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Main provisions

The provisions in the Bill are mostly identical to those in Appropriation Act (No. 1) 2010-2011. The material below steps through the main provisions in the Bill and provides additional information about changes and new provisions which are specifically related to Clause 14.

Part 2—Appropriation items

Clause 6 states that the total of the items specified in Schedule 1 is $72 850 667 000.

Clause 7 provides that the amount specified in a departmental item for an agency may be applied for its departmental expenditure. The note to the clause observes that the Finance Minister manages the expenditure of public money under the Financial Management and Accountability Act 1997.

Clause 8 deals with ‘administered items’. Subclause 8(1) confirms that if an amount is specified as an administered item for an outcome, then money can be expended to achieve that outcome. Subclause 8(2) provides that where the Portfolio Statements indicate that an activity is for a particular outcome, the amount in the administered item is taken to contribute towards the achievement of that outcome.

Clause 9 deals with ‘CAC Act body payment items’. As noted above, CAC Act bodies have to request payment from the relevant agencies. Subclause 9(1) empowers agencies to make payments to CAC Act bodies for the purposes of those bodies. Subclause 9(2) provides that a CAC Act body must be paid amounts appropriated by Parliament for the purposes of the body, Schedule 1 contains a CAC Act body payment item for that body, and the body must be paid the full amount specified in the item.

Part 3—Adjusting appropriation items

As noted above, there are processes for reducing departmental appropriations, administered appropriations and payments to CAC Act bodies.

Clause 10 deals with reducing departmental appropriations. Subclause 10(1) specifies who can ask the Finance Minister to reduce departmental expenses. In the past, this power was limited to two categories of person and they will continue to have this power [paragraphs 10(1)(b) and 10(1)(c)]. Paragraph 10(1)(b) empowers the Minister for an agency to ask the Finance Minister to reduce a departmental item for that agency, while paragraph 10(1)(c) enables the Chief Executive of an agency, for which the Finance Minister is responsible, to ask the Finance Minister to reduce a departmental item for that agency. Paragraph 10(1)(a) creates a third category of person, namely, the Prime Minister or a Minister acting on behalf of the Prime Minister.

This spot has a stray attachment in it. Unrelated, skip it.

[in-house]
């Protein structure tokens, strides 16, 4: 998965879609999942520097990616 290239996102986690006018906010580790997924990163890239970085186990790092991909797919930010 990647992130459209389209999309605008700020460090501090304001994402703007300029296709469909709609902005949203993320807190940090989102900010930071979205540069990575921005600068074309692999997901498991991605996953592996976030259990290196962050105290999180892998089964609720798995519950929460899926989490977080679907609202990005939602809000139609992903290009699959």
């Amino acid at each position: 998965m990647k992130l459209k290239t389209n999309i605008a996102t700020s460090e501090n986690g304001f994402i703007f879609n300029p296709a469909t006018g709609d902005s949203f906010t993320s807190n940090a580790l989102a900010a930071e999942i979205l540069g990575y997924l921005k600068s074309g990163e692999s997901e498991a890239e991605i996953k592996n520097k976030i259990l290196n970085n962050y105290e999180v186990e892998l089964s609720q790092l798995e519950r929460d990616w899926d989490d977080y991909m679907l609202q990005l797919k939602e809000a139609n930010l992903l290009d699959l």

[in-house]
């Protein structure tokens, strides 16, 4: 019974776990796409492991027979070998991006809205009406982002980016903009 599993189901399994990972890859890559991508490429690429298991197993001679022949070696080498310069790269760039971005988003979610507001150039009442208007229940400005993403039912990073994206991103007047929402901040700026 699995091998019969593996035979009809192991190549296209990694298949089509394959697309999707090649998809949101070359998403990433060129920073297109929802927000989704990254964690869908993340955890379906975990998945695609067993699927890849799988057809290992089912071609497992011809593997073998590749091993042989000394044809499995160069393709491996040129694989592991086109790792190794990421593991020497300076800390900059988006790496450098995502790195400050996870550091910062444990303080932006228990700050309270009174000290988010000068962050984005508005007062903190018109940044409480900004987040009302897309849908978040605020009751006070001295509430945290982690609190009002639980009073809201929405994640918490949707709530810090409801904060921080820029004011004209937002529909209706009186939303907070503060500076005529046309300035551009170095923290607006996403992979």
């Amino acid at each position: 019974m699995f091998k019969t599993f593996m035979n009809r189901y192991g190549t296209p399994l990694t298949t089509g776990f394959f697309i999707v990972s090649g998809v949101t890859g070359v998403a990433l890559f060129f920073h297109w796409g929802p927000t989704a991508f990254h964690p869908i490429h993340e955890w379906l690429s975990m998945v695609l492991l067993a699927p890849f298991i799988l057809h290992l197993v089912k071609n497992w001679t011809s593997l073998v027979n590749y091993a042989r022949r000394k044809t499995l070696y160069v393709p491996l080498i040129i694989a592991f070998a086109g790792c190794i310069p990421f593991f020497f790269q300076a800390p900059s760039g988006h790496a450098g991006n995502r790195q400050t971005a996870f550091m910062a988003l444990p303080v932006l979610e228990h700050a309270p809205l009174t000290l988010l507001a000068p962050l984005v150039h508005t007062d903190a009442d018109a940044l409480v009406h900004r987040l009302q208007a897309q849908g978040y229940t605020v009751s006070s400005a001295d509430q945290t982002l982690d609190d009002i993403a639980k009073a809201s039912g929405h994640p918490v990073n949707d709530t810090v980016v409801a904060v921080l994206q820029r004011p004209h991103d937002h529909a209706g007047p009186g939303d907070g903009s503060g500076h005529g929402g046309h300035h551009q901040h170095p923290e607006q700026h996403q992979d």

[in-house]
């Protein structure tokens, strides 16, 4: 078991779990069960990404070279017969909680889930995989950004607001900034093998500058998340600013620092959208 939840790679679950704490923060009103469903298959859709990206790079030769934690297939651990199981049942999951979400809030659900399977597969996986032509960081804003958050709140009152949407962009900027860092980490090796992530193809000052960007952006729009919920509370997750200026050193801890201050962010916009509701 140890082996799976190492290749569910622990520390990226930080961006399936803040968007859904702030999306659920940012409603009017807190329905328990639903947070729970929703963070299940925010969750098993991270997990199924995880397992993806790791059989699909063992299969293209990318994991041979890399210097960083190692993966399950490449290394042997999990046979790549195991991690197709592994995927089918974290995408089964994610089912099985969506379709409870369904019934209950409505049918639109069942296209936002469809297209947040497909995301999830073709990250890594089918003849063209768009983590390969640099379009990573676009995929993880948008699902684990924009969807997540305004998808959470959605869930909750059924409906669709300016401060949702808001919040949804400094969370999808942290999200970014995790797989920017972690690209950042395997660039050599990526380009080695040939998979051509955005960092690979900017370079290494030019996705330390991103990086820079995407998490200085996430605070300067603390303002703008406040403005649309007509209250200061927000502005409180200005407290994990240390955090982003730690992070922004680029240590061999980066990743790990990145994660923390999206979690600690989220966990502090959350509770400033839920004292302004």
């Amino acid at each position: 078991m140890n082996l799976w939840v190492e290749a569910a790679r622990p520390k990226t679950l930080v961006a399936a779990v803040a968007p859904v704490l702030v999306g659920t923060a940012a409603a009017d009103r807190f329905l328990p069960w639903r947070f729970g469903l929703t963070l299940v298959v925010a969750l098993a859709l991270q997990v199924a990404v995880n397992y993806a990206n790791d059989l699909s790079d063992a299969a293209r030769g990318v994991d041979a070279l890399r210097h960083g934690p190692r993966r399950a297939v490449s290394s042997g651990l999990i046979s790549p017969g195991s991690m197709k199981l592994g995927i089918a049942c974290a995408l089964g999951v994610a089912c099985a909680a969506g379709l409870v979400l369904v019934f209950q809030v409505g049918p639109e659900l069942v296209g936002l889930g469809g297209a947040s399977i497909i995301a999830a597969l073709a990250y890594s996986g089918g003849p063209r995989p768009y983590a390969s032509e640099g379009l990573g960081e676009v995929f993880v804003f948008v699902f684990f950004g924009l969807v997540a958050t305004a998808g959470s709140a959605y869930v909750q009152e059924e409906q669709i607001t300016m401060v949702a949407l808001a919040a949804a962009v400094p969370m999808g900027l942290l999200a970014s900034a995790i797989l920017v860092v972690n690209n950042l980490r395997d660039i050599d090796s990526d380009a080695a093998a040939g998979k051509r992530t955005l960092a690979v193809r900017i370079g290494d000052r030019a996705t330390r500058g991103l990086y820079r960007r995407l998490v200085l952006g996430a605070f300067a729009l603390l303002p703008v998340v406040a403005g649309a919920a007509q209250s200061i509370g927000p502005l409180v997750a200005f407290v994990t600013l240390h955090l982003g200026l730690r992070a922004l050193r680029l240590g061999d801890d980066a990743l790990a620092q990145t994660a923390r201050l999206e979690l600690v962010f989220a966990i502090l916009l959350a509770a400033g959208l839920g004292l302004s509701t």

Appropriation Bill (No. 1) 2011-2012 9

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Subclause 10(2) allows the Finance Minister to make a determination reducing a departmental item by the amount specified in the request. Subclause 10(3) provides that the determination will have no effect to the extent that it would reduce the item below nil.

Subclause 10(5) provides that despite subsection 33(3) of the Acts Interpretation Act 19018, a determination made under subclause 10(2) must not be rescinded, revoked, amended or varied. Subsection 33(3) of the Acts Interpretation Act 1901 provides:

Where an Act confers a power to make, grant or issue any instrument (including rules, regulations or by-laws) the power shall, unless the contrary intention appears, be construed as including a power exercisable in the like manner and subject to the like conditions (if any) to repeal, rescind, revoke, amend, or vary any such instrument.

Subclause 10(5) thus overrides the power in subsection 33(3) thereby ensuring that any determination made by the Finance Minister cannot be rescinded, revoked, amended or varied.9 A determination by the Finance Minister is a disallowable instrument [subclause 10(7)].10

Clause 11 contains the process for extinguishing appropriations for administered items that are not needed. As noted above, in essence, the amount of a reduction is the difference between the amount appropriated and the amount spent as shown in an agency’s financial statements. Subclause 11(1) provides that if an agency’s annual report shows that the expensed amount for an administered item is less than the amount appropriated for that item, then the amount of the reduction is the difference between the appropriated amount and the amount in the annual report. Subclause 11(2) enables the Finance Minister to override subclause 11(1) in three ways:

 when the Finance Minister issues a determination that subclause 11(1) does not apply [subparagraph 11(2)(a)(i)];

 when the Finance Minister decides that the amount in the determination should be the same as the amount in the annual report [subparagraph 11(2)(a)(ii)]; or

 when the annual report does not specify an amount, the Finance Minister can determine the required amount [paragraph 11(2)(b)].

The Explanatory Memorandum contains the following explanation of the circumstances under which it may be necessary to invoke subparagraph 11(2)(a)(ii) and paragraph 11(2)(b):

The power in subparagraph 11(2)(a)(ii) is to ensure that the amount published for the administered item in an agency annual report can be corrected through the determination